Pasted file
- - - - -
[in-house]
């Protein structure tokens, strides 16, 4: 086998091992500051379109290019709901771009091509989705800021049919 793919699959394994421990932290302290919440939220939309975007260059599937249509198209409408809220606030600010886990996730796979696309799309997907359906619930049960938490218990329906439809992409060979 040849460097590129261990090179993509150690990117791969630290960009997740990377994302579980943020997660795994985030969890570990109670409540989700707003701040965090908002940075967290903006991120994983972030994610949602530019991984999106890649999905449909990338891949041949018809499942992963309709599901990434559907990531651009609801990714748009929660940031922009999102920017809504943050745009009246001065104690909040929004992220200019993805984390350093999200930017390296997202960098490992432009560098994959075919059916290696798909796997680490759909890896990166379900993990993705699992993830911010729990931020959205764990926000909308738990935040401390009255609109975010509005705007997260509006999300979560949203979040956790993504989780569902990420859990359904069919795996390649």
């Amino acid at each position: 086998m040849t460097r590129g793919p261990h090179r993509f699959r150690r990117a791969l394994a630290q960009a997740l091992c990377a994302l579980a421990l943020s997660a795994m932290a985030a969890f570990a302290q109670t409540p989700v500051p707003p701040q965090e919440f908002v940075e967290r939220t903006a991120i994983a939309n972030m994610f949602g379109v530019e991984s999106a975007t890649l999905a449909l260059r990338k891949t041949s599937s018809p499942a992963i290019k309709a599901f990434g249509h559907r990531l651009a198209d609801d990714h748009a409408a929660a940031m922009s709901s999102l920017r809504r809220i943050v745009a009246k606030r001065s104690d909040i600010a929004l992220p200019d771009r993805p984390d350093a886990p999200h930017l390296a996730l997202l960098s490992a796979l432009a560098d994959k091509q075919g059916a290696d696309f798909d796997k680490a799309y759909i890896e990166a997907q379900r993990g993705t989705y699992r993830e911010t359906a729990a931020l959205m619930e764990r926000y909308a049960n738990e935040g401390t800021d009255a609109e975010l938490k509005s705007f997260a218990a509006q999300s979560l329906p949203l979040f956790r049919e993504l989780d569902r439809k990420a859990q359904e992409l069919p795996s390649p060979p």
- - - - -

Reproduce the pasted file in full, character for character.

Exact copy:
[in-house]
């Protein structure tokens, strides 16, 4: 086998091992500051379109290019709901771009091509989705800021049919 793919699959394994421990932290302290919440939220939309975007260059599937249509198209409408809220606030600010886990996730796979696309799309997907359906619930049960938490218990329906439809992409060979 040849460097590129261990090179993509150690990117791969630290960009997740990377994302579980943020997660795994985030969890570990109670409540989700707003701040965090908002940075967290903006991120994983972030994610949602530019991984999106890649999905449909990338891949041949018809499942992963309709599901990434559907990531651009609801990714748009929660940031922009999102920017809504943050745009009246001065104690909040929004992220200019993805984390350093999200930017390296997202960098490992432009560098994959075919059916290696798909796997680490759909890896990166379900993990993705699992993830911010729990931020959205764990926000909308738990935040401390009255609109975010509005705007997260509006999300979560949203979040956790993504989780569902990420859990359904069919795996390649």
């Amino acid at each position: 086998m040849t460097r590129g793919p261990h090179r993509f699959r150690r990117a791969l394994a630290q960009a997740l091992c990377a994302l579980a421990l943020s997660a795994m932290a985030a969890f570990a302290q109670t409540p989700v500051p707003p701040q965090e919440f908002v940075e967290r939220t903006a991120i994983a939309n972030m994610f949602g379109v530019e991984s999106a975007t890649l999905a449909l260059r990338k891949t041949s599937s018809p499942a992963i290019k309709a599901f990434g249509h559907r990531l651009a198209d609801d990714h748009a409408a929660a940031m922009s709901s999102l920017r809504r809220i943050v745009a009246k606030r001065s104690d909040i600010a929004l992220p200019d771009r993805p984390d350093a886990p999200h930017l390296a996730l997202l960098s490992a796979l432009a560098d994959k091509q075919g059916a290696d696309f798909d796997k680490a799309y759909i890896e990166a997907q379900r993990g993705t989705y699992r993830e911010t359906a729990a931020l959205m619930e764990r926000y909308a049960n738990e935040g401390t800021d009255a609109e975010l938490k509005s705007f997260a218990a509006q999300s979560l329906p949203l979040f956790r049919e993504l989780d569902r439809k990420a859990q359904e992409l069919p795996s390649p060979p």